Fans of schadenfreude will be aware of the homemade dilemma currently facing Chinese policymakers, just as investors will be trying to play it.

Thanks to the Chinese Communist Party’s (CCP) unwavering application of a zero tolerance approach to COVID-19, the Middle Kingdom came out of 2020/21 smelling like roses – with a hint of hand sanitiser – as the only major global economy to expand.

The world’s second largest economy absorbed some extraordinary shocks in the process – with the reining in of its homegrown tech titans, the slow motion collapse of a legacy property sector corrupted by its own magnitude… and then there’s the muzzling of Hong Kong. But a sample of China’s challenges.

But with Shanghai in tight lockdown and COVID-19 cases surging as restrictions weigh on economic activity, decision makers and investors alike are facing a helluva crossroads (and with Beijing itself at a crossroads) – either stimulate economic activity aggressively or abandon the zero-tolerance policy and ease restrictions.

Chinese equities champion, Antipodes’ portfolio manager Sunny Bangia says – fundamentally – Chinese equities continue to offer ‘compelling opportunity sets’ for investors, despite the frailties borne out in the headline valuations of Chinese companies over the past 12 months.

“If you take a medium to longer-term approach, the opportunities in China haven’t changed.

“They’re still very much the same opportunity sets that have always existed,” Bangia told Stockhead.

“There is a trade-up occurring in the consumer. There are interesting things happening in terms of decarbonisation and the industrial part of China, and we feel very positive on many of those developments.”

Bangia said a change in rhetoric and policy from the top echelon of Chinese Government should also boost confidence.

“While short term policy has been tight, now it looks to be moving the other way.

“Vice Premier Liu He has talked about more direct action in terms of supporting the real economy, discussions about managing the property developer risk and creating financial stability in the property market, and to arrest some of the declines we’ve seen there.

“We also have the 20th Party Congress Elections at the end of this year where the current administration will be re-elected. The Party has an incentive to boost economic activity and we have seen that through tax cuts in the small to medium enterprise segment.”

The Antipodes playbook

Bangia said Antipodes has trimmed some exposure to Chinese internet platforms, while it has increased exposure on Chinese domestic cyclical businesses that will participate in an economic rebound, including travel and property related exposures.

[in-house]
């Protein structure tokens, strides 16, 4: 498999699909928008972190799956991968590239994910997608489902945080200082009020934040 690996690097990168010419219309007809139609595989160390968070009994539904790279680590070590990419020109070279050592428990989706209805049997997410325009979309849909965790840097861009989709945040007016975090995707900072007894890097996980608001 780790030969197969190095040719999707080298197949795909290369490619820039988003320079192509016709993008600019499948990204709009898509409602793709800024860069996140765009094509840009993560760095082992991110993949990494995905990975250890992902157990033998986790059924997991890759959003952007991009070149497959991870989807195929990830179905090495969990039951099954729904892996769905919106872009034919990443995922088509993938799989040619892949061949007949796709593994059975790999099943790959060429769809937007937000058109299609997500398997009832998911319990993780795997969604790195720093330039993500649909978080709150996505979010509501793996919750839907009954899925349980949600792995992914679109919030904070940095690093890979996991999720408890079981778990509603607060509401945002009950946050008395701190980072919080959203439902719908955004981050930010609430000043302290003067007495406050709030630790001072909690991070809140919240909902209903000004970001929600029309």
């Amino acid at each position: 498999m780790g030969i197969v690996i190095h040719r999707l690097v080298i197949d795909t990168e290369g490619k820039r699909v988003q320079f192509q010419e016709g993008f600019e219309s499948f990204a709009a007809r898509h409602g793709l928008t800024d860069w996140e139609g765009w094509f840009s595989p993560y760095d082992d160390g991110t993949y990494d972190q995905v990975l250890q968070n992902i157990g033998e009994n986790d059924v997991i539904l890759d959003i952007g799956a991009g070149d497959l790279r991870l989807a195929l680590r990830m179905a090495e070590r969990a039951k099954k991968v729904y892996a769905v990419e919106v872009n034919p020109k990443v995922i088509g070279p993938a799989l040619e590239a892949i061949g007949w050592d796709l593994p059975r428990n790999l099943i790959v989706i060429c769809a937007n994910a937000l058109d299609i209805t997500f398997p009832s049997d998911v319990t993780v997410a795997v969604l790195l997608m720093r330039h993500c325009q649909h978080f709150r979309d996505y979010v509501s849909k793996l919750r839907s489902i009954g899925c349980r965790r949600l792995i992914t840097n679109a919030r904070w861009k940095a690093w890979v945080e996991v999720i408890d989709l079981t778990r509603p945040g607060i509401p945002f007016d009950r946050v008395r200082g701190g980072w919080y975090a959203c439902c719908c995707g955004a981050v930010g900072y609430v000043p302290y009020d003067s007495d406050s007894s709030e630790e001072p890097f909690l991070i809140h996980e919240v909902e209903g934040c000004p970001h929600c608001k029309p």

“There has been a big de-rating on Chinese stocks and there’s been a large repricing of equity risk premia in China,” Bangia says.

“So, we do see that the current valuations are not factoring in much potential upside for policy change or economic stabilisation – which we are seeing evidence of.”

But Monday’s data releases were mixed…

China’s surprise first quarter GDP growth – up from 4%  to 4.8% year-on-year – certainly beat expectations of 4.2% y/y.

But fixed assets investment growth slowed to 9.3% y/y in the first three months of the year from 12.2% in January and February, a beat on estimates. But creepingly timid domestic demand has retail sales down by 3.5% y/y in March, well below the anticipated 3.0% y/y decline.

China gdp equities
BCA Research

“There’s the waylaid property sector – still absolutely fragile – with Q1 sector investment slumping to 0.7% in Q1 from 3.7%, while residential property sales crashed by over 25% for the year so far.

“BCA Research says these multi-speed numbers highlight that COVID-19 lockdowns are a drag on Chinese economic activity at a time when private sector sentiment is already depressed and demand for housing is weak.

“These forces will continue to have a negative impact on the Chinese economy over the near-term unless Beijing relaxes its COVID-19 policies or stimulates the economy more aggressively.”

The CSI 300 closed 0.5% lower on Monday following the data release, bringing year-to-date losses down to 16%.

“We expect Chinese stocks to continue to face downward pressure over the coming months as authorities restrict activity in an attempt to control the spread of the virus,” BCA said.